Tim Southwick at TripleWide Media suggests erring on the side of caution if you're unsure about what sort of image quality you'll need. “You can always project a 4:3 image from a 16:9 projector.” While this might be more expensive in the long run, a professional AV consultant will help to minimize such errors.

Chad Wheeler at Image Audiovisuals states that in addition to throw ratio, you'll also need to consider resolution and brightness. He suggests looking for a projector with at least 7,000 ANSI lumens.

Distortion is another concern to watch for. Projection designer Pete Lynn notes the importance of aligning panel and projection size.

“I think you should be trying to keep things as true as you can to the projector panel size, and be aware that the more distortion you do, the more elongation of pixels you create, the worse the effect on your overall image.”

Before the available intricate distortion capabilities are used, it's important to test focal lengths, zoom ratios and other high-level adjustments on the projector.

Things like warping and blending are also possible. Scott Harkless, director of sales at Alcorn McBride, notes that much of this technology is natively built into projectors.

“This is because the precision of the image processor in the project exceeds the precision that can be achieved over interconnects like HDMI, DP, and DVI. Furthermore, these hardware blending systems work well with camera alignment systems, so it's much easier to create and maintain nice blends.”



Considering Budget and Space Constraints

Budgeting is an important consideration when it comes to projection mapping. Paul Whitney, executive producer at bluemedia, points out a common misconception when it comes to paying for this technology.

“While some coordinators assume renting the projector is the biggest part of the bill, other expenses behind creating a projection map, such as creating the video itself, location and permit costs, show length and crew costs can add up quickly.”

Asking a professional to evaluate your venue before a purchase is the best way to determine what will realistically fit into your budget.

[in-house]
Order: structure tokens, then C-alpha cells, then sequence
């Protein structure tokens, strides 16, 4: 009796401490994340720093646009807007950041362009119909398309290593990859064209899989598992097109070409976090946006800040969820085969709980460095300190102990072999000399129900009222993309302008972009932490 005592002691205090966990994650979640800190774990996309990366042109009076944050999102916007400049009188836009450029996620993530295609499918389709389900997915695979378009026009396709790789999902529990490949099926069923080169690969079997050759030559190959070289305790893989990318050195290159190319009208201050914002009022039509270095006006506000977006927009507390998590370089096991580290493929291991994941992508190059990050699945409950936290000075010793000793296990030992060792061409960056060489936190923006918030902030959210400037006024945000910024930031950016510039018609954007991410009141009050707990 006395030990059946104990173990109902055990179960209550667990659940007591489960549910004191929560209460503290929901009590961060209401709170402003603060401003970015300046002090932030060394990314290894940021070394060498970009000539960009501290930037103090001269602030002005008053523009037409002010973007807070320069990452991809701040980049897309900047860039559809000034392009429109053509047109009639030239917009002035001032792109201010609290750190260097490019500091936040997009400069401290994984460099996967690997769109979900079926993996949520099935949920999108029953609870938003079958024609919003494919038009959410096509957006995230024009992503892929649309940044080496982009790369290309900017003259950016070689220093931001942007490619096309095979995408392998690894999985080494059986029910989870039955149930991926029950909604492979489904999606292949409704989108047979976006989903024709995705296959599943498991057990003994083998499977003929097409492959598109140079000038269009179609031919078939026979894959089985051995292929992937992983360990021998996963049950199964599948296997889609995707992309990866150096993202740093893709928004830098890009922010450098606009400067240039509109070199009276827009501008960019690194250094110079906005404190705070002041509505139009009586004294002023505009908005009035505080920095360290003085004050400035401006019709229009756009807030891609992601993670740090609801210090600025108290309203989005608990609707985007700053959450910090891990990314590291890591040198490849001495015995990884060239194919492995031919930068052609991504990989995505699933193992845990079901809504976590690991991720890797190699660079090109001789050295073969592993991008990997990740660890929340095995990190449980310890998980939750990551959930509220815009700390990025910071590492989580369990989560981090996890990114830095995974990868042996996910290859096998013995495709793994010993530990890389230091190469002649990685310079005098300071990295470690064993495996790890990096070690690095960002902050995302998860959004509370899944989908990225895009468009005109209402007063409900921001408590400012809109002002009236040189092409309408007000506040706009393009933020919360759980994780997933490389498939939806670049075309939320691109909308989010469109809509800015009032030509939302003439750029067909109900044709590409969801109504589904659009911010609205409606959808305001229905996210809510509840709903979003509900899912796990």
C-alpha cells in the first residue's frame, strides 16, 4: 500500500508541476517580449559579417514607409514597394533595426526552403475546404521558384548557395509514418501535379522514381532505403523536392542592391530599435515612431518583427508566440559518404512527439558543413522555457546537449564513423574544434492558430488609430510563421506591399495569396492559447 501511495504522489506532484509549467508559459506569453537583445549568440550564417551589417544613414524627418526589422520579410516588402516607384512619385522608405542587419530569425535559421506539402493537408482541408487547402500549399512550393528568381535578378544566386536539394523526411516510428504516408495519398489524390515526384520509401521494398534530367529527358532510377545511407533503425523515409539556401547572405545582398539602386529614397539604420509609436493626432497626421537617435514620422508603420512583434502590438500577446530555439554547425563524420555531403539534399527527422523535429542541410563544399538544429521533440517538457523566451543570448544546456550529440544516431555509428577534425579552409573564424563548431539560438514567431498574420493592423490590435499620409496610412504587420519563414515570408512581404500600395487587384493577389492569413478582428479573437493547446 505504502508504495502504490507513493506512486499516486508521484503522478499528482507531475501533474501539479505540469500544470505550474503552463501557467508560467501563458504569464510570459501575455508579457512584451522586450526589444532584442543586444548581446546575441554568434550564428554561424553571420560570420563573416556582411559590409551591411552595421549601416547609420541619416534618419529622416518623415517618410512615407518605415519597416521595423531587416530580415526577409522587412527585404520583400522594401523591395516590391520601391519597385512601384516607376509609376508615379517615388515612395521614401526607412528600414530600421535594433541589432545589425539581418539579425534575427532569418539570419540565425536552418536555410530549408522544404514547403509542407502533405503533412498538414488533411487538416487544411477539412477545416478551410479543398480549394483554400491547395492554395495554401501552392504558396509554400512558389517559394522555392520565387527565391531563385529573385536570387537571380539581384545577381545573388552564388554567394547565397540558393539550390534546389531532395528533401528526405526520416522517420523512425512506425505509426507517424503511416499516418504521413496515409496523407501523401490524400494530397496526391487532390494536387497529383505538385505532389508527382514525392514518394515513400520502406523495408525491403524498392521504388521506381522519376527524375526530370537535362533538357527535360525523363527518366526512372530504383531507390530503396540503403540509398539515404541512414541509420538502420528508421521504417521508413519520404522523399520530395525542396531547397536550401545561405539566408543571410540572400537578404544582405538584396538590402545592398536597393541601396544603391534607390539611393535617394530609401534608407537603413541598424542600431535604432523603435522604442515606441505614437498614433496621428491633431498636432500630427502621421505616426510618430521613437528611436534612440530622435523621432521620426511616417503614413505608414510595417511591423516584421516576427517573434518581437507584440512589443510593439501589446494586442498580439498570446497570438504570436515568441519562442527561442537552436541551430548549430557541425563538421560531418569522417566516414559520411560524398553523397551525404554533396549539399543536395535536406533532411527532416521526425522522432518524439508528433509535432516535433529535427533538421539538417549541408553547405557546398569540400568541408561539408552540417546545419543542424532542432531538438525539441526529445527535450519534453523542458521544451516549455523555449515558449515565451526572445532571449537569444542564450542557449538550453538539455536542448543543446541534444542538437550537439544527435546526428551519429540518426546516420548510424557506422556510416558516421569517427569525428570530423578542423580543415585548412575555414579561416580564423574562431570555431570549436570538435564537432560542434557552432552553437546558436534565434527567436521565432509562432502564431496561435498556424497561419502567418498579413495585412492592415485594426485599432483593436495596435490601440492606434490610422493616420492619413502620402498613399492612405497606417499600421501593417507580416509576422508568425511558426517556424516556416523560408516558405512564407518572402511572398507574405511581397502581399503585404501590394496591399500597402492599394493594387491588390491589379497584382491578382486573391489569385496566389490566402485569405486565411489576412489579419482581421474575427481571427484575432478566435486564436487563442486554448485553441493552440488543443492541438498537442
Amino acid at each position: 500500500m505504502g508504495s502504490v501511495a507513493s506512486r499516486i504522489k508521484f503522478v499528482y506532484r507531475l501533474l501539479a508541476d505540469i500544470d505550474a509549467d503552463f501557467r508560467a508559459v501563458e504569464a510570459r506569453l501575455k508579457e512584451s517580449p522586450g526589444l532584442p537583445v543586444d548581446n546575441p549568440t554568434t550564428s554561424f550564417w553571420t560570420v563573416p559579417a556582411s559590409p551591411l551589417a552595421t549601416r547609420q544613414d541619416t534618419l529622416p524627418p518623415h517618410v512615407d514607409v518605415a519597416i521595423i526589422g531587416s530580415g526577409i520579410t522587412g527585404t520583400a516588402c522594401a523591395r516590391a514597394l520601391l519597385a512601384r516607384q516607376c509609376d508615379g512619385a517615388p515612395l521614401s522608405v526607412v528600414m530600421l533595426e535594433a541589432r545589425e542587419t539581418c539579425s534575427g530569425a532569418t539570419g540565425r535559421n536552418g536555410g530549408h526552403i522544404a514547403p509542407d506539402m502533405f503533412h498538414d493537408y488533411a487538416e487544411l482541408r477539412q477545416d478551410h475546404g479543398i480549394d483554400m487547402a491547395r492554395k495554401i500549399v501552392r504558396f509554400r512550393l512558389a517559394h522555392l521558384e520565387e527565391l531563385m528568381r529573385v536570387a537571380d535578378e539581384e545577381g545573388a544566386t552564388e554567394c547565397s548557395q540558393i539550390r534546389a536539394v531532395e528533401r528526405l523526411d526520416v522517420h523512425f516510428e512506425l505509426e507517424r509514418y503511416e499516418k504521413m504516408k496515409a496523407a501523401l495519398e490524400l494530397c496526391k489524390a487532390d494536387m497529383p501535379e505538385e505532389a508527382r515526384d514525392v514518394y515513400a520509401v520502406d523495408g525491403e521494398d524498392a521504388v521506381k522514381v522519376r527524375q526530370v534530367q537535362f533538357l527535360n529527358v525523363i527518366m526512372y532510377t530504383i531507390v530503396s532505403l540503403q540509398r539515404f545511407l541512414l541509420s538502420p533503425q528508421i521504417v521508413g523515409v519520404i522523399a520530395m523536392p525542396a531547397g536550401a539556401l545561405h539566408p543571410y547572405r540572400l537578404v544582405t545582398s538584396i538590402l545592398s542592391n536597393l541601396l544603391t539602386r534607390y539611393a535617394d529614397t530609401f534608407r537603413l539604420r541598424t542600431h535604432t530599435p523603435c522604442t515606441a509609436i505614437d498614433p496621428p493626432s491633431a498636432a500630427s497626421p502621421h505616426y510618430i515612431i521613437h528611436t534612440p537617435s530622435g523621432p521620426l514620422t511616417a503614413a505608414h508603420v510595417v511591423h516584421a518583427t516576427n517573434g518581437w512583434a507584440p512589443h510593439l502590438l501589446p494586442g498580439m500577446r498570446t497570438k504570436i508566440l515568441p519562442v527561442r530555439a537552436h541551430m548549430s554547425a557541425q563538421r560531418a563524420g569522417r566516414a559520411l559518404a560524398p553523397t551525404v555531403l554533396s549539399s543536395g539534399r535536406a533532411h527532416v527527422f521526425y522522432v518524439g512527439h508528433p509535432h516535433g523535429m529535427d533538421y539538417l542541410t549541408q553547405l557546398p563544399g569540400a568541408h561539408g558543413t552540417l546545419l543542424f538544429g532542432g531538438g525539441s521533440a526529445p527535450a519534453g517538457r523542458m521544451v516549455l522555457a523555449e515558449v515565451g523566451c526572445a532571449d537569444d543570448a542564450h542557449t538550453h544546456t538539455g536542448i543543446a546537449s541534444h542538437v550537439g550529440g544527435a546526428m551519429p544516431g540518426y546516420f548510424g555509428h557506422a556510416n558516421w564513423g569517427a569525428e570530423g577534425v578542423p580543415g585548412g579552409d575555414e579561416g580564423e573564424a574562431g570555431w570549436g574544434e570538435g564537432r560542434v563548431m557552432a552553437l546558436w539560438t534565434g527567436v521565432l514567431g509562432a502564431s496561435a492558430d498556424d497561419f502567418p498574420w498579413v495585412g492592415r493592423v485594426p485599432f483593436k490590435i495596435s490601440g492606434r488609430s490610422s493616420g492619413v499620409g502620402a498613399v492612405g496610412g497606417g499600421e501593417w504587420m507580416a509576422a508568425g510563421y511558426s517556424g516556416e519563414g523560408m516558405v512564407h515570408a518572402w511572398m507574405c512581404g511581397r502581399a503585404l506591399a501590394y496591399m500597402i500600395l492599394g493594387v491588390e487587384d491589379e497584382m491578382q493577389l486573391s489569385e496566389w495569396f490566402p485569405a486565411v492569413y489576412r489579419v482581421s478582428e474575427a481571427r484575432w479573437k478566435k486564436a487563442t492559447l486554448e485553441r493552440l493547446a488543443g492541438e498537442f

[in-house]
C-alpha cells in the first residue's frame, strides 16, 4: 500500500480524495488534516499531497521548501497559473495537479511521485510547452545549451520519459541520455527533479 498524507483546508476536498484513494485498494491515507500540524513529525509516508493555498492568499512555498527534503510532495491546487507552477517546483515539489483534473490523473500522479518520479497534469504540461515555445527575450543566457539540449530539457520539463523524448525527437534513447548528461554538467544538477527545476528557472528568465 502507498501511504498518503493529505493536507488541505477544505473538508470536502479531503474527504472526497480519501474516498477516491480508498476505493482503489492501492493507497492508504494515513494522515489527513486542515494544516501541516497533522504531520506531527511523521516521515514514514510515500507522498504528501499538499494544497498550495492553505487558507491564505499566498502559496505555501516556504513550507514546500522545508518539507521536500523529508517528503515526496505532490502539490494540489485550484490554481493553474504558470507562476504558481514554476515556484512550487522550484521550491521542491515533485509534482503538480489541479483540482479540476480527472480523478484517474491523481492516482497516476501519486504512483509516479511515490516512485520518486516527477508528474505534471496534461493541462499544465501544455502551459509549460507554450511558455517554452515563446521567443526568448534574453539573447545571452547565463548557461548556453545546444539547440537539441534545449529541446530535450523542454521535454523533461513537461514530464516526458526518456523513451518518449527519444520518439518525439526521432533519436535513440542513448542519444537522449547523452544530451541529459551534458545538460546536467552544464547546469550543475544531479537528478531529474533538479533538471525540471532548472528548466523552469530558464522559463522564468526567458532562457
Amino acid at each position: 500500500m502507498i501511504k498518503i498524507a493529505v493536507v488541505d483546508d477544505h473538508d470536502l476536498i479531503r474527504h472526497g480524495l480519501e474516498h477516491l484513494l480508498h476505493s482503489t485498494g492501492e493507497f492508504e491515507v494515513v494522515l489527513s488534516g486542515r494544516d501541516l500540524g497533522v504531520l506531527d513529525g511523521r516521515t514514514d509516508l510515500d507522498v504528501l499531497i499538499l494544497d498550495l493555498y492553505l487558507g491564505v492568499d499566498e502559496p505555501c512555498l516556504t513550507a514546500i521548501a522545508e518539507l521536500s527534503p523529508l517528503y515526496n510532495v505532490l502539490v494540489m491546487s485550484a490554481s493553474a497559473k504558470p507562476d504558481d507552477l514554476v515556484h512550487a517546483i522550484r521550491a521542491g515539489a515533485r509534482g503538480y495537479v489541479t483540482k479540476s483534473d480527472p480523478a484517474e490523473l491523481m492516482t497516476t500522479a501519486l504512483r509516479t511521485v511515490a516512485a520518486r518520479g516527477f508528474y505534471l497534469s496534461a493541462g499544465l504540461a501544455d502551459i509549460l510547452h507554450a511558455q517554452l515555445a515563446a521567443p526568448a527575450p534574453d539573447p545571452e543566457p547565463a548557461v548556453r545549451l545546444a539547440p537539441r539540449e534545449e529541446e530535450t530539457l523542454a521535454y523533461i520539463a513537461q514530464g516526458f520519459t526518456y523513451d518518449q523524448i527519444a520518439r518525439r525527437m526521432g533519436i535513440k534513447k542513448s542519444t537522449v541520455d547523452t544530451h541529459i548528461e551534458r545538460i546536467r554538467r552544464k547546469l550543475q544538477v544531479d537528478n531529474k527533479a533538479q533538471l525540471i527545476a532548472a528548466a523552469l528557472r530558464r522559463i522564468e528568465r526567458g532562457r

Regardless of price constraints, a higher spend may be worth it to create the experience you envision, says Adrian Scott of Go2 Productions. “What we're trying to do is move more into an interactive entertainment realm, where the show and experience is everything. That's gotten a little lost in recent years. It should be more about the experience, and wanting people to go back and re-experience it again.”

Today's technology is specifically designed to help event planners and experience designers create a unique, one-of-a-kind experience that they and their audience remember forever.

Finally, be aware that there's a time and place for everything. Not every surface, wall or building is compatible for a strong mapping experience, warns Event Leadership Institute. “If the object you are trying to project onto has large differences in depth, the projection mapping will be much more complex in order to provide a uniform viewing experience to the audience. Surfaces with minimal differences in surface depth are easier to produce and watch.”

Since projection mapping can be used both indoors and outside, it opens up a realm of possibilities for when and where such experiences can occur, says ATX Event Systems. Since technology will differ due to lighting and outdoor elements, this should be factored into a purchase decision.

If you think you have a good space for projection mapping, be sure to reach out to professionals in the space to see what they think, and they'll help you put together a plan for next steps.

Images by: Karsten GohmKrists LuhaersOlivier Miche